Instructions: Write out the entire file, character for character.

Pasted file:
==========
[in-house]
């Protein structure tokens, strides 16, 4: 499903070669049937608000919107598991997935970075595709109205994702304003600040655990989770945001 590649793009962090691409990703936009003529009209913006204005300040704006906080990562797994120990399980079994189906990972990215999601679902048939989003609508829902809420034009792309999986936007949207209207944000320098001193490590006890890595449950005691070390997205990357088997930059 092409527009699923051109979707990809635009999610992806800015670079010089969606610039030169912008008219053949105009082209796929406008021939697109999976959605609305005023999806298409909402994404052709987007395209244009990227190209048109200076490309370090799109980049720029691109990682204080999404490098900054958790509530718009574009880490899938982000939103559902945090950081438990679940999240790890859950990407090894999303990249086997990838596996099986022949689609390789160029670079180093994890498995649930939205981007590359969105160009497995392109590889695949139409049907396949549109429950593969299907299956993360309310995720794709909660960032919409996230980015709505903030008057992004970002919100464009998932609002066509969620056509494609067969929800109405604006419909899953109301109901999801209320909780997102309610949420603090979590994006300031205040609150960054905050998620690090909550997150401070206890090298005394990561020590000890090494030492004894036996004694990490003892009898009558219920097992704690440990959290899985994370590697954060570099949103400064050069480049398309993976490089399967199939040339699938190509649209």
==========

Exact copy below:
[in-house]
């Protein structure tokens, strides 16, 4: 499903070669049937608000919107598991997935970075595709109205994702304003600040655990989770945001 590649793009962090691409990703936009003529009209913006204005300040704006906080990562797994120990399980079994189906990972990215999601679902048939989003609508829902809420034009792309999986936007949207209207944000320098001193490590006890890595449950005691070390997205990357088997930059 092409527009699923051109979707990809635009999610992806800015670079010089969606610039030169912008008219053949105009082209796929406008021939697109999976959605609305005023999806298409909402994404052709987007395209244009990227190209048109200076490309370090799109980049720029691109990682204080999404490098900054958790509530718009574009880490899938982000939103559902945090950081438990679940999240790890859950990407090894999303990249086997990838596996099986022949689609390789160029670079180093994890498995649930939205981007590359969105160009497995392109590889695949139409049907396949549109429950593969299907299956993360309310995720794709909660960032919409996230980015709505903030008057992004970002919100464009998932609002066509969620056509494609067969929800109405604006419909899953109301109901999801209320909780997102309610949420603090979590994006300031205040609150960054905050998620690090909550997150401070206890090298005394990561020590000890090494030492004894036996004694990490003892009898009558219920097992704690440990959290899985994370590697954060570099949103400064050069480049398309993976490089399967199939040339699938190509649209």